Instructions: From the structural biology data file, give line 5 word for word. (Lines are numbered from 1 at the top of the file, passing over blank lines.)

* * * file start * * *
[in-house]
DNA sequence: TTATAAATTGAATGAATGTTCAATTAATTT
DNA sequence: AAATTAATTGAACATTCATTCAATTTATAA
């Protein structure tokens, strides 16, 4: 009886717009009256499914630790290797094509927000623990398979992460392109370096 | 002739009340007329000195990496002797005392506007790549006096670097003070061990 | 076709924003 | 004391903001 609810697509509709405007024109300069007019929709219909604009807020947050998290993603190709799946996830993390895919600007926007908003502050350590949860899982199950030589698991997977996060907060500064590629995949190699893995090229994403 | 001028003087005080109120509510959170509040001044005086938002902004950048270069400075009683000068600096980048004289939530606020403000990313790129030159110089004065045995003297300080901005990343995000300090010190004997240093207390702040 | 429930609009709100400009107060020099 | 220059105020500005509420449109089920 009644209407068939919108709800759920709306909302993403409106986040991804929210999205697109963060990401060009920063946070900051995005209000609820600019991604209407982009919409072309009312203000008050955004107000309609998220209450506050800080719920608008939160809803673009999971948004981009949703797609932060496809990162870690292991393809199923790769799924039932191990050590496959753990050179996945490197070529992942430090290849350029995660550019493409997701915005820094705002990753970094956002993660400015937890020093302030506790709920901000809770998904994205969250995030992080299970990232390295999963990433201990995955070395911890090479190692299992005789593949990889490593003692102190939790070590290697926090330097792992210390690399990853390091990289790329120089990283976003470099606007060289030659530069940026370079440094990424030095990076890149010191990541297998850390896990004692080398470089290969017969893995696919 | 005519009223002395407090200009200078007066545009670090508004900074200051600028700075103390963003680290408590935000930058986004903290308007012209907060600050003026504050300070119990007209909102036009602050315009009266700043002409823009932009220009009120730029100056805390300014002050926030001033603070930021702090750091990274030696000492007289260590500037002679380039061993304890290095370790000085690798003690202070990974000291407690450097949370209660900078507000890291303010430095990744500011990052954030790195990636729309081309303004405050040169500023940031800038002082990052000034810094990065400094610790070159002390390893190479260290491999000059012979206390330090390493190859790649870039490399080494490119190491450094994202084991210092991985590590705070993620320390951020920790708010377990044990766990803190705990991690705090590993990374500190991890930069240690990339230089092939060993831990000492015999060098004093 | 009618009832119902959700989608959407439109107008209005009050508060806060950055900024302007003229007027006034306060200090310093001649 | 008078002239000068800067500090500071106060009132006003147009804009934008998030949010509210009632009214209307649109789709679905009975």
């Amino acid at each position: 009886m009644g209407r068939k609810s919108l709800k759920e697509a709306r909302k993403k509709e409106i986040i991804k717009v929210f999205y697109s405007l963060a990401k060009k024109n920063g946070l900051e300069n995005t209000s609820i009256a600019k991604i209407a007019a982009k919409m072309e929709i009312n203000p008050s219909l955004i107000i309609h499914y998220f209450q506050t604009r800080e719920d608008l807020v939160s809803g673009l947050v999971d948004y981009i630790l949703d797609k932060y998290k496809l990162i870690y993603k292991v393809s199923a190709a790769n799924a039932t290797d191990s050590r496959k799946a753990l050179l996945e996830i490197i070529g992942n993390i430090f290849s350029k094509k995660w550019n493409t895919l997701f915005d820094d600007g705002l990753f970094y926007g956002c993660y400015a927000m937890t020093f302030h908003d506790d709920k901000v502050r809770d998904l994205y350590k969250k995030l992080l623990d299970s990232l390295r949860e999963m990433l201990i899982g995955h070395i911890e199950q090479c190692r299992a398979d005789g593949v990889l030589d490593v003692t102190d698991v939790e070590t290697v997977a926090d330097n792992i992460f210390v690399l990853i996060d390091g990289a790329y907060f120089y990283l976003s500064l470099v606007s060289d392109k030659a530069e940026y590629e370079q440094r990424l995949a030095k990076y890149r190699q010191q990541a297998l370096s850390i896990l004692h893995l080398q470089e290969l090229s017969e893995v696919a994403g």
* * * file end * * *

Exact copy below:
């Amino acid at each position: 009886m009644g209407r068939k609810s919108l709800k759920e697509a709306r909302k993403k509709e409106i986040i991804k717009v929210f999205y697109s405007l963060a990401k060009k024109n920063g946070l900051e300069n995005t209000s609820i009256a600019k991604i209407a007019a982009k919409m072309e929709i009312n203000p008050s219909l955004i107000i309609h499914y998220f209450q506050t604009r800080e719920d608008l807020v939160s809803g673009l947050v999971d948004y981009i630790l949703d797609k932060y998290k496809l990162i870690y993603k292991v393809s199923a190709a790769n799924a039932t290797d191990s050590r496959k799946a753990l050179l996945e996830i490197i070529g992942n993390i430090f290849s350029k094509k995660w550019n493409t895919l997701f915005d820094d600007g705002l990753f970094y926007g956002c993660y400015a927000m937890t020093f302030h908003d506790d709920k901000v502050r809770d998904l994205y350590k969250k995030l992080l623990d299970s990232l390295r949860e999963m990433l201990i899982g995955h070395i911890e199950q090479c190692r299992a398979d005789g593949v990889l030589d490593v003692t102190d698991v939790e070590t290697v997977a926090d330097n792992i992460f210390v690399l990853i996060d390091g990289a790329y907060f120089y990283l976003s500064l470099v606007s060289d392109k030659a530069e940026y590629e370079q440094r990424l995949a030095k990076y890149r190699q010191q990541a297998l370096s850390i896990l004692h893995l080398q470089e290969l090229s017969e893995v696919a994403g």